The association of pre-operative home accelerometry with cardiopulmonary exercise variables

Anaesthesia. 2018;73(6):738-745. doi: 10.1111/anae.14181. 

Presented by: Dr Megan Burton


This study looks at monitoring activity in patients before major surgery with the aim to identify patients at high-risk of peri-operative morbidity and mortality.

Cardio-pulmonary exercise testing (CPET) is used to access cardiac and pulmonary reserve and identify patients at high-risk of mobility and mortality. However CPET is restricted to particular hospitals and select patients.

This study’s aim is to try and use home-worn accelerometers as a cheaper and more accessible way of measuring pre-operative physical activity to predict adverse outcome in patient undergoing major surgery compared with cardio-pulmonary exercise testing.

Design & Setting

A UK based study comparing methods of measurement of pre- operative cardio-pulmonary fitness. Compares variables measured using a waterproof chest accelerometer which is fitted to the patient at their CPET and is worn continuously at home fore a 72 hour period.

These measurements are compared with Pre-operative cardio-pulmonary testing variables:

  • Peak power
  • Peak Oxygen consumption
  • Anaerobic threshold
  • Ventilatory equivalents for O2 and CO2
  • Predicted values for peak oxygen consumption.

Subjects were also asked to complete two self-reporting questionnaires to estimate physical activity and functional reserve:

  1. The Duke activity status index (DASI)
  2. The SF-12.

The accelerometer measures are compared to PRET measurements using persons correlation coefficient.



Recruited participants were recruited from patients attending the pre- operative cardiopulmonary exercise clinic.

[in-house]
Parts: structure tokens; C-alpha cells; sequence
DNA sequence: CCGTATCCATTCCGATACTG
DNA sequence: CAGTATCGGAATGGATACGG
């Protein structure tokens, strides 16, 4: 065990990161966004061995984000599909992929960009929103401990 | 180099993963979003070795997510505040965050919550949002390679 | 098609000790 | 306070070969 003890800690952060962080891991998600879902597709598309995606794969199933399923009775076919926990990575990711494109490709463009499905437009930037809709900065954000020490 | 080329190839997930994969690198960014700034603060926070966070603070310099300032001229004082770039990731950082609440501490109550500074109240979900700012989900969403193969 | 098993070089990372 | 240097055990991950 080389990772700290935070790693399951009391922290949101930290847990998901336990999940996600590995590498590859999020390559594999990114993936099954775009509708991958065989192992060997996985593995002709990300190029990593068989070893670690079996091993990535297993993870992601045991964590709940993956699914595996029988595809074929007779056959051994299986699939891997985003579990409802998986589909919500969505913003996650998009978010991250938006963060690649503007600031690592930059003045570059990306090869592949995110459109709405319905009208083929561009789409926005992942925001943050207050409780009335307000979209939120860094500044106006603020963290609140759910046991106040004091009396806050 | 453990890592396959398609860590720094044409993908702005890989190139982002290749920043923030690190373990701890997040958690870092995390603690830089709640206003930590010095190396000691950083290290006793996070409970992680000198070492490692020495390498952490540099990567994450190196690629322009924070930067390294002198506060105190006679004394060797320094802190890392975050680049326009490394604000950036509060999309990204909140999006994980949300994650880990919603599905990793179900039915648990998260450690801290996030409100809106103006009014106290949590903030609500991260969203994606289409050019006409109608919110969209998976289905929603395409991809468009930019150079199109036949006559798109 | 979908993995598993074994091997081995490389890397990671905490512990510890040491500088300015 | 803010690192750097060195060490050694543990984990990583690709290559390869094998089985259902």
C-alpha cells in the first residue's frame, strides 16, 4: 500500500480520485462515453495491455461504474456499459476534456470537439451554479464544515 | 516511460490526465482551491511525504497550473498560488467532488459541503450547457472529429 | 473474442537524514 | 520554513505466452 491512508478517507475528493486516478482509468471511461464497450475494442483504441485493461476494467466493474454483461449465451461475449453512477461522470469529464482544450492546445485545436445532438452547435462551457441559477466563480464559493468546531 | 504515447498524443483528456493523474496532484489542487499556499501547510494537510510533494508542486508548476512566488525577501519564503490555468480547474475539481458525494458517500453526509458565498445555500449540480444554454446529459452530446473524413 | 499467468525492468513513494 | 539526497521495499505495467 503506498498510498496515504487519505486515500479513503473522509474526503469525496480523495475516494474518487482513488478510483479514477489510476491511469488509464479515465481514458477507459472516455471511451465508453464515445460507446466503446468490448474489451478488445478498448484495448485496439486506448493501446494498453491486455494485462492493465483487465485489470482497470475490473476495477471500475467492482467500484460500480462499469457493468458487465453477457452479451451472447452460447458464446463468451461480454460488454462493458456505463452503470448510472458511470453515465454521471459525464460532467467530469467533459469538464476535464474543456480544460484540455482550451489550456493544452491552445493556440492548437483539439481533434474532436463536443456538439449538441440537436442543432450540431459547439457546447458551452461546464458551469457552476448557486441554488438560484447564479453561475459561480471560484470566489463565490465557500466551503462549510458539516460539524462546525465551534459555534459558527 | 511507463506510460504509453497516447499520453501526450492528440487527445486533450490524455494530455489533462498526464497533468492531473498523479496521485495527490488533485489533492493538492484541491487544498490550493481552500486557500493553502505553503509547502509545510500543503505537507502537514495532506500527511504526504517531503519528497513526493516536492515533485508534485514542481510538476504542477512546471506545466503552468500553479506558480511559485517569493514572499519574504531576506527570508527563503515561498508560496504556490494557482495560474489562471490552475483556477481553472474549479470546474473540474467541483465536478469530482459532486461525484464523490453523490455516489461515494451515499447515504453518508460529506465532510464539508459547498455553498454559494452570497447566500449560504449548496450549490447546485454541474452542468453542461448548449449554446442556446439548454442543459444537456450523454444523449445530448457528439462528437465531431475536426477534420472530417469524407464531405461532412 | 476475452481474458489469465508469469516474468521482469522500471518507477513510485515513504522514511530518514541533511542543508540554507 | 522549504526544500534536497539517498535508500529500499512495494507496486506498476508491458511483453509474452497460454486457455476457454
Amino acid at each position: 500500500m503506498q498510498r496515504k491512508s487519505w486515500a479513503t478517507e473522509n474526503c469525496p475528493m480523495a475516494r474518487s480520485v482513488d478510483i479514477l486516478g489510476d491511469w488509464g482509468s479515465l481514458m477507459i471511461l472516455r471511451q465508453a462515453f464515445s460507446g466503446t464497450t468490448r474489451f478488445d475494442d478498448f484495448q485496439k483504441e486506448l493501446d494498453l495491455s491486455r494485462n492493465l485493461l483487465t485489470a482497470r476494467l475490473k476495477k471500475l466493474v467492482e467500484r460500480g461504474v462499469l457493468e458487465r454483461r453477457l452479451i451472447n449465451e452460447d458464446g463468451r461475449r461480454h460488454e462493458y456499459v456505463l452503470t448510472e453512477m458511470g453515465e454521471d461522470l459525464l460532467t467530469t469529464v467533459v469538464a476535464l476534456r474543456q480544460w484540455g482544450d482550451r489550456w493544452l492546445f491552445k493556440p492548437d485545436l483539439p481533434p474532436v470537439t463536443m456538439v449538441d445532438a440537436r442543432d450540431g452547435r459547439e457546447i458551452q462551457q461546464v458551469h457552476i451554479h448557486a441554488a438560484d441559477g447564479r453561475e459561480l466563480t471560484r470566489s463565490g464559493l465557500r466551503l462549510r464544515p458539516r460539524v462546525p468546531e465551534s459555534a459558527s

• 50 recruited majority of whom were male (42).
  • 48 completed the 72 hours wearing the accelerometer.
  • Mean age 70,
  • Majority ASA 2’s and 3’s.
  • Mean DASI score = 37.6 and mean SF-12 = 44.4.

DASI is a subjective estimate of functional capacity. Maximum score is 58.2, and a score of 37.6 suggests pretty high functionality. i.e. able to walk up a hill, do yard work, climb a flight of stairs.

The SF-12 is a subjective measure of health and well being. the mean score for the US general population is 50.


Participates had a waterproof accelerometer strapped to their chest for 72 hours. Accelerometer measures were collected and compared to cardio- pulmonary testing variables, which were collected from a standard CPET involving incremental exercise on a stationary bike whilst attached to ECG, pulse oximetry and gas analysis.This provided information on a number of variables: Peak power, Peak Oxygen consumption, anaerobic threshold, ventilator equivalents for O2 and CO2 and predicted values for peak oxygen consumption. They also asked participants to complete self reporting questionnaires: The Duke activity Status index and the SF-12 to look at baseline exercise capacity.


Primary outcome

Explore the associations between accelerometer variables measured at home with variables measured during cardiopulmonary exercise testing in patients scheduled for major surgery.

Secondary Outcome

Assess the acceptability and feasibility of using an accelerometer to determine the pre-operative activity level of patients.

Accelerometer frequency measures were categorised into activity levels (this categorisation has been previously documented and has shown to be 81–93% accurate compared to of videotape analyses)

Activity levels were categorised into Active, Stationary, and Lying, from accelerometer frequencies using an algorithm. These were compared with CPET variables: Peak power, Peak Oxygen consumption, anaerobic threshold, ventilator equivalents for O2 and CO2 and predicted values for peak oxygen consumption. These were compared using persons correlation coefficient to give an r value.